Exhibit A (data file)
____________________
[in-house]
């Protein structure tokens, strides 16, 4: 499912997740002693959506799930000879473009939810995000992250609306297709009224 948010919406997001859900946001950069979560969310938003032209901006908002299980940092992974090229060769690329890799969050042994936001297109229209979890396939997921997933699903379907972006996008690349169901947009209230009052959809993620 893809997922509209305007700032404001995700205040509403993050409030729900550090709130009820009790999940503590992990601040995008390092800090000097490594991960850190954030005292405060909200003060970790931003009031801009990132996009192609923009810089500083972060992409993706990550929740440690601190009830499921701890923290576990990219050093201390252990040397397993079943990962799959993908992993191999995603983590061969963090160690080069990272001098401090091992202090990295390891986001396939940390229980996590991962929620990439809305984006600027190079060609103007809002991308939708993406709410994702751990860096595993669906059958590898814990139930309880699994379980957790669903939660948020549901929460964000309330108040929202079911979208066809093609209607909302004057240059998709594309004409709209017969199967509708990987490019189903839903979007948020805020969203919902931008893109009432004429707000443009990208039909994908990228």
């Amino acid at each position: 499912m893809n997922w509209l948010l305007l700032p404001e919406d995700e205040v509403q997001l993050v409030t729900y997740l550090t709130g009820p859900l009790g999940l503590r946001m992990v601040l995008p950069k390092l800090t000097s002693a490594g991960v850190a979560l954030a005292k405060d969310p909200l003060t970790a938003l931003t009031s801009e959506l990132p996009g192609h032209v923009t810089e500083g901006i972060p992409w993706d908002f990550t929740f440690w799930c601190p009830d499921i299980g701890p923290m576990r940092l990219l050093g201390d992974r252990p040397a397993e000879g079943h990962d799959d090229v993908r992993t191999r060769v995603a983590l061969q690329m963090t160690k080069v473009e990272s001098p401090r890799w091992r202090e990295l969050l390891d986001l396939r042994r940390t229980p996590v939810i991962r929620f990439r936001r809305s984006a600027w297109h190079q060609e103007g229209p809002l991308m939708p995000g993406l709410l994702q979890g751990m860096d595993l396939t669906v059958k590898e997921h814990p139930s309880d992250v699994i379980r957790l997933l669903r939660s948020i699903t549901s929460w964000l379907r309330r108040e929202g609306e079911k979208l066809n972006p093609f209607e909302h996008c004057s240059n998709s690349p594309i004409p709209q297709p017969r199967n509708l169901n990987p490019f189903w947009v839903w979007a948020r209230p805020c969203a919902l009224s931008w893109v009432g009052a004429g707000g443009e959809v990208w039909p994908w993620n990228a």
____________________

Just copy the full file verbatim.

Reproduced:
[in-house]
């Protein structure tokens, strides 16, 4: 499912997740002693959506799930000879473009939810995000992250609306297709009224 948010919406997001859900946001950069979560969310938003032209901006908002299980940092992974090229060769690329890799969050042994936001297109229209979890396939997921997933699903379907972006996008690349169901947009209230009052959809993620 893809997922509209305007700032404001995700205040509403993050409030729900550090709130009820009790999940503590992990601040995008390092800090000097490594991960850190954030005292405060909200003060970790931003009031801009990132996009192609923009810089500083972060992409993706990550929740440690601190009830499921701890923290576990990219050093201390252990040397397993079943990962799959993908992993191999995603983590061969963090160690080069990272001098401090091992202090990295390891986001396939940390229980996590991962929620990439809305984006600027190079060609103007809002991308939708993406709410994702751990860096595993669906059958590898814990139930309880699994379980957790669903939660948020549901929460964000309330108040929202079911979208066809093609209607909302004057240059998709594309004409709209017969199967509708990987490019189903839903979007948020805020969203919902931008893109009432004429707000443009990208039909994908990228």
């Amino acid at each position: 499912m893809n997922w509209l948010l305007l700032p404001e919406d995700e205040v509403q997001l993050v409030t729900y997740l550090t709130g009820p859900l009790g999940l503590r946001m992990v601040l995008p950069k390092l800090t000097s002693a490594g991960v850190a979560l954030a005292k405060d969310p909200l003060t970790a938003l931003t009031s801009e959506l990132p996009g192609h032209v923009t810089e500083g901006i972060p992409w993706d908002f990550t929740f440690w799930c601190p009830d499921i299980g701890p923290m576990r940092l990219l050093g201390d992974r252990p040397a397993e000879g079943h990962d799959d090229v993908r992993t191999r060769v995603a983590l061969q690329m963090t160690k080069v473009e990272s001098p401090r890799w091992r202090e990295l969050l390891d986001l396939r042994r940390t229980p996590v939810i991962r929620f990439r936001r809305s984006a600027w297109h190079q060609e103007g229209p809002l991308m939708p995000g993406l709410l994702q979890g751990m860096d595993l396939t669906v059958k590898e997921h814990p139930s309880d992250v699994i379980r957790l997933l669903r939660s948020i699903t549901s929460w964000l379907r309330r108040e929202g609306e079911k979208l066809n972006p093609f209607e909302h996008c004057s240059n998709s690349p594309i004409p709209q297709p017969r199967n509708l169901n990987p490019f189903w947009v839903w979007a948020r209230p805020c969203a919902l009224s931008w893109v009432g009052a004429g707000g443009e959809v990208w039909p994908w993620n990228a």